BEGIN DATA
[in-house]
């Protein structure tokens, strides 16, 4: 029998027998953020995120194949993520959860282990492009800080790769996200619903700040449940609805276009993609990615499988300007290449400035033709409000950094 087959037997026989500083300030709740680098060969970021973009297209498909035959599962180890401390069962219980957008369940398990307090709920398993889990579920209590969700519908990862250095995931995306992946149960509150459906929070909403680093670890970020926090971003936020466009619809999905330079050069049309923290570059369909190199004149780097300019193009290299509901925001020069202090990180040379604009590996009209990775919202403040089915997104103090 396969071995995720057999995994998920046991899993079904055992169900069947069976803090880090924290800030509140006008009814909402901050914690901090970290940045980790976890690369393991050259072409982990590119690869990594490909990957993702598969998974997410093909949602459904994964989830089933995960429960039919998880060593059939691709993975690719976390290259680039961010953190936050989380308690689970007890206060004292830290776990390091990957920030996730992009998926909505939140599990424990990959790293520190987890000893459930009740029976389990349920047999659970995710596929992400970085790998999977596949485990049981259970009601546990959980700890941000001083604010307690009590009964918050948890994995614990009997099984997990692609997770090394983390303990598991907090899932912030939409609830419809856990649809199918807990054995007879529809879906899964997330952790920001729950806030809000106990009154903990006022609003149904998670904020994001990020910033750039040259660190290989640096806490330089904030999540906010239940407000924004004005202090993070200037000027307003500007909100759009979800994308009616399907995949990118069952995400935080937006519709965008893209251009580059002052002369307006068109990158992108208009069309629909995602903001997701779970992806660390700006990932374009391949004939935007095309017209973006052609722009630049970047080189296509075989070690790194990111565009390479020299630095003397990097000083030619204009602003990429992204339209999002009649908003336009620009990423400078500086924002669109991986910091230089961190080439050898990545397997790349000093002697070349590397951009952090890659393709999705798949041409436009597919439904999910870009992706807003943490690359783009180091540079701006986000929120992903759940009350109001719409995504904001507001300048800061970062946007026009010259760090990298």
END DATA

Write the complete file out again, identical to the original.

[in-house]
């Protein structure tokens, strides 16, 4: 029998027998953020995120194949993520959860282990492009800080790769996200619903700040449940609805276009993609990615499988300007290449400035033709409000950094 087959037997026989500083300030709740680098060969970021973009297209498909035959599962180890401390069962219980957008369940398990307090709920398993889990579920209590969700519908990862250095995931995306992946149960509150459906929070909403680093670890970020926090971003936020466009619809999905330079050069049309923290570059369909190199004149780097300019193009290299509901925001020069202090990180040379604009590996009209990775919202403040089915997104103090 396969071995995720057999995994998920046991899993079904055992169900069947069976803090880090924290800030509140006008009814909402901050914690901090970290940045980790976890690369393991050259072409982990590119690869990594490909990957993702598969998974997410093909949602459904994964989830089933995960429960039919998880060593059939691709993975690719976390290259680039961010953190936050989380308690689970007890206060004292830290776990390091990957920030996730992009998926909505939140599990424990990959790293520190987890000893459930009740029976389990349920047999659970995710596929992400970085790998999977596949485990049981259970009601546990959980700890941000001083604010307690009590009964918050948890994995614990009997099984997990692609997770090394983390303990598991907090899932912030939409609830419809856990649809199918807990054995007879529809879906899964997330952790920001729950806030809000106990009154903990006022609003149904998670904020994001990020910033750039040259660190290989640096806490330089904030999540906010239940407000924004004005202090993070200037000027307003500007909100759009979800994308009616399907995949990118069952995400935080937006519709965008893209251009580059002052002369307006068109990158992108208009069309629909995602903001997701779970992806660390700006990932374009391949004939935007095309017209973006052609722009630049970047080189296509075989070690790194990111565009390479020299630095003397990097000083030619204009602003990429992204339209999002009649908003336009620009990423400078500086924002669109991986910091230089961190080439050898990545397997790349000093002697070349590397951009952090890659393709999705798949041409436009597919439904999910870009992706807003943490690359783009180091540079701006986000929120992903759940009350109001719409995504904001507001300048800061970062946007026009010259760090990298």